Mandana Limbert "Prayer, Passports, and the Politics of Indian Ocean Travel"

Departmental Seminar Series features Mandana Limbert, Associate Professor at Department of Anthropology, Queens College, CUNY, New York.

The seminar is followed by informal gathering, at which refreshments are served. All are welcome!

Copyright: CUNY Queens College

Abstract

This paper examines notions and practices of travel across the Indian Ocean in the first half of the twentieth century. It contrasts two regimes of imagining and managing travel between Oman and the island of Zanzibar, which before independence in 1963 had been a colony of Oman in the nineteenth century and then a British Protectorate of the Omani Sultanate in the first half of the twentieth century. First, it examines debates about prayer practices and the concerns they reflect about belonging, theocratic rule, and home among Omani settlers in Zanzibar. Second, it looks at British colonial attempts to regularize citizenship and subjecthood as well as to limit the mobility of Omani settlers. Rather than seeing these modes or regimes of travel as distinct alternatives, I emphasize their co-presence in shaping debates about national boundaries and history. Each regime has shifted the markers and constitution of loyalty, sovereignty, and social affinity in the Indian Ocean.

Research profile

Mandana E. Limbert received her PhD in Anthropology and Near Eastern Studies from the University of Michigan in 2002 and joined the Queens College (CUNY) faculty the same year. She became a member of the faculty of the CUNY Graduate Center in 2007.

Limbert is an expert in Cultural Anthropology, whose interests include modernity, religion, gender, historical anthropology; Middle East & Indian Ocean.

Limbert is the author of numerous articles about development politics and religiosity in Oman and the history of British and Omani empire in the Indian Ocean. ”In The Time of Oil: Piety, Memory, and Social Life in an Omani Town” is a richly textured ethnographic analysis of the transformations and tensions of everyday life in the aftermath of the massive infrastructural, bureaucratic, and social changes that followed the discovery of oil in the 1960s (Stanford, 2010). Limbert’s work in progress “Oman, Zanzibar, and the Politics of Becoming Arab”, explores the transformation of the concept of "Arab" in the twentieth- and twenty-first centuries and calls into question its dominant ethno-national understanding. Publications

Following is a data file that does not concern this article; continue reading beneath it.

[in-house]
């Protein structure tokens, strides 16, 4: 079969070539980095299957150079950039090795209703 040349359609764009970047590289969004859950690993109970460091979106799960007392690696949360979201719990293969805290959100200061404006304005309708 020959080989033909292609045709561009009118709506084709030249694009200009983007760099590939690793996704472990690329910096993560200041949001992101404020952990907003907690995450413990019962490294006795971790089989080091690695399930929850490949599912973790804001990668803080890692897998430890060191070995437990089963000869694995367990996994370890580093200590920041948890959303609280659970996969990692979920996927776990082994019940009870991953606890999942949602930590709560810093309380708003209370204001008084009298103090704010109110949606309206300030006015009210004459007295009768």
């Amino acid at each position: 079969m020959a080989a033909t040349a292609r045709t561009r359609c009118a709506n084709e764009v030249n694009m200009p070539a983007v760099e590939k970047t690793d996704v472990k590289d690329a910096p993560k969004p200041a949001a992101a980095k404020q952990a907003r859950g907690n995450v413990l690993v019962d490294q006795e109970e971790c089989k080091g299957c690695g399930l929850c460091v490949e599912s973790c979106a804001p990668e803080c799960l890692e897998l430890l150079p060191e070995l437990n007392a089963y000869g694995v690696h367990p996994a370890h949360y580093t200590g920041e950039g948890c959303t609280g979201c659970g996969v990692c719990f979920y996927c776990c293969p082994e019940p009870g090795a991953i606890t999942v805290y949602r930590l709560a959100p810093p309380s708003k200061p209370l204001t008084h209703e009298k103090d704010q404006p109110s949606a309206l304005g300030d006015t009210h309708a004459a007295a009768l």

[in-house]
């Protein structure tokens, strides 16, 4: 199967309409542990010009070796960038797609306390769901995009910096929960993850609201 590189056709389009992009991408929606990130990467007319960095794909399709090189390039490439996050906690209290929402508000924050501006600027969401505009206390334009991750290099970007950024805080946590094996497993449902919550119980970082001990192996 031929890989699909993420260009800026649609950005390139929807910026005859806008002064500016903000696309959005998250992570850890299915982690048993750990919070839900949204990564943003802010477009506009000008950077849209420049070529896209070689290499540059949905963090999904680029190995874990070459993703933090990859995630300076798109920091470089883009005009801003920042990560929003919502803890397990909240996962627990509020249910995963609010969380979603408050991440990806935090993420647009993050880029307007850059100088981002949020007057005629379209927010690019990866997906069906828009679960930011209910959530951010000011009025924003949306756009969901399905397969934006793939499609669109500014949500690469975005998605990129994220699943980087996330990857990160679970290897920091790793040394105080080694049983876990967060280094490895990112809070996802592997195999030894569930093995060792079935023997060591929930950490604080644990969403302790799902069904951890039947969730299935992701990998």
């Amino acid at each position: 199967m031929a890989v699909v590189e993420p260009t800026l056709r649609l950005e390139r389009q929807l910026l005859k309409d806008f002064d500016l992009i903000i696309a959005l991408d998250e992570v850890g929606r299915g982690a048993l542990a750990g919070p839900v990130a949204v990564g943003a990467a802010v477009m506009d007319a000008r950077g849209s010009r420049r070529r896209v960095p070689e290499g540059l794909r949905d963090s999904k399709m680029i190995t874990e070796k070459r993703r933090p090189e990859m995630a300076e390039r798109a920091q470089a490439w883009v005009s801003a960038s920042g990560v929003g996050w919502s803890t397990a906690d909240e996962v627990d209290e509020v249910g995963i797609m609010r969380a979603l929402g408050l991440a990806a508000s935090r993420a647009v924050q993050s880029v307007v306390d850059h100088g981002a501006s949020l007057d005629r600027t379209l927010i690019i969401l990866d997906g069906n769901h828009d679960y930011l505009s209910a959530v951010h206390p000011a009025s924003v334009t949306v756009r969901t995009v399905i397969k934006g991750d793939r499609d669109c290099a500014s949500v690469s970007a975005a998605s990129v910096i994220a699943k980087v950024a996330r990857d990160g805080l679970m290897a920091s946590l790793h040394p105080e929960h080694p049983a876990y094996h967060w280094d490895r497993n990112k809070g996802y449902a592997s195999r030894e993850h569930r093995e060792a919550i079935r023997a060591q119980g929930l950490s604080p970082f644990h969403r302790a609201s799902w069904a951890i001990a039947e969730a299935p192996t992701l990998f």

Mandana Limbert has been a fellow and visiting scholar at The University of Michigan’s Institute for Research on Women and Gender (1999-2000), New York University’s Center for Near Eastern Studies (2000-2001), the University of California, Berkeley’s Center for Middle Eastern Studies (2001-2002), and Duke University’s Department of Cultural Anthropology (2008-2010). She was a member of faculty of the History department at North Carolina State University (2009-2010).

Published Dec. 18, 2017 3:53 PM - Last modified May 29, 2018 9:17 AM